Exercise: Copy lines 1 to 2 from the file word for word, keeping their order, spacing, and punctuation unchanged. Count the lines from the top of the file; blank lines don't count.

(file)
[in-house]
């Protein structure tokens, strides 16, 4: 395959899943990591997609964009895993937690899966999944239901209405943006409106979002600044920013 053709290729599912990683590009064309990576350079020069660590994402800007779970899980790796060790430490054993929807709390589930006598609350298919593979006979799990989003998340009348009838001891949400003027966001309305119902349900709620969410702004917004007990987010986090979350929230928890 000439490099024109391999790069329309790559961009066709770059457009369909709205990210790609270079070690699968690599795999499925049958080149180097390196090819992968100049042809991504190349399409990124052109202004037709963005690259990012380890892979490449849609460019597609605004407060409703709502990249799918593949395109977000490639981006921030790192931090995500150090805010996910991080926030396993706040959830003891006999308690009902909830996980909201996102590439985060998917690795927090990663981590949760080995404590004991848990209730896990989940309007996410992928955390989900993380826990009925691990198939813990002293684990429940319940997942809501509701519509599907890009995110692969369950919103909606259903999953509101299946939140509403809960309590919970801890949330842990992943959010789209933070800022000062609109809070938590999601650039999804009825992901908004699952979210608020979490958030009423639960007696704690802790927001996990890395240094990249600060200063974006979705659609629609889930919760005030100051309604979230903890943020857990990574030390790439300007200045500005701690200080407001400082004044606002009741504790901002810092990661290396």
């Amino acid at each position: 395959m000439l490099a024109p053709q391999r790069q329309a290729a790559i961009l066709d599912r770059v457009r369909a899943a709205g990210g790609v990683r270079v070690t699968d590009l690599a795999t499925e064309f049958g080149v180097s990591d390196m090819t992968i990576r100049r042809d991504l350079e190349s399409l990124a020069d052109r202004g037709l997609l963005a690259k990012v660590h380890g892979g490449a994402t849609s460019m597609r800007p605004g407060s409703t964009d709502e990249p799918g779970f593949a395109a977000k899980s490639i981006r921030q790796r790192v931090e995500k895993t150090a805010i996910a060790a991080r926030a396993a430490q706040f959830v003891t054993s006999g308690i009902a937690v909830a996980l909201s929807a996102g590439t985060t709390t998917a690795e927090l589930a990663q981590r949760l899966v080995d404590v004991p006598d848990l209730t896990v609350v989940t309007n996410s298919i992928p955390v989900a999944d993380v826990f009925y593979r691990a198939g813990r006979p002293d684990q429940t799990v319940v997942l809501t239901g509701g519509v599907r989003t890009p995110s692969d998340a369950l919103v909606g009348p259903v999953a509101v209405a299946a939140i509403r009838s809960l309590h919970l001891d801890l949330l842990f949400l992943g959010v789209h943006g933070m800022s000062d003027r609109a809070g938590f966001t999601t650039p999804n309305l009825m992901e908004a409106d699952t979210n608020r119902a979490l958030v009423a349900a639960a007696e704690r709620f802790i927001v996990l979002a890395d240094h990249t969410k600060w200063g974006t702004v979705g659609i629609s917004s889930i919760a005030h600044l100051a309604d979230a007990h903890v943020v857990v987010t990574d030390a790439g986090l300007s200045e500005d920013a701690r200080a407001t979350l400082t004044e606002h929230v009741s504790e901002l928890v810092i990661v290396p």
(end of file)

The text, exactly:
[in-house]
């Protein structure tokens, strides 16, 4: 395959899943990591997609964009895993937690899966999944239901209405943006409106979002600044920013 053709290729599912990683590009064309990576350079020069660590994402800007779970899980790796060790430490054993929807709390589930006598609350298919593979006979799990989003998340009348009838001891949400003027966001309305119902349900709620969410702004917004007990987010986090979350929230928890 000439490099024109391999790069329309790559961009066709770059457009369909709205990210790609270079070690699968690599795999499925049958080149180097390196090819992968100049042809991504190349399409990124052109202004037709963005690259990012380890892979490449849609460019597609605004407060409703709502990249799918593949395109977000490639981006921030790192931090995500150090805010996910991080926030396993706040959830003891006999308690009902909830996980909201996102590439985060998917690795927090990663981590949760080995404590004991848990209730896990989940309007996410992928955390989900993380826990009925691990198939813990002293684990429940319940997942809501509701519509599907890009995110692969369950919103909606259903999953509101299946939140509403809960309590919970801890949330842990992943959010789209933070800022000062609109809070938590999601650039999804009825992901908004699952979210608020979490958030009423639960007696704690802790927001996990890395240094990249600060200063974006979705659609629609889930919760005030100051309604979230903890943020857990990574030390790439300007200045500005701690200080407001400082004044606002009741504790901002810092990661290396």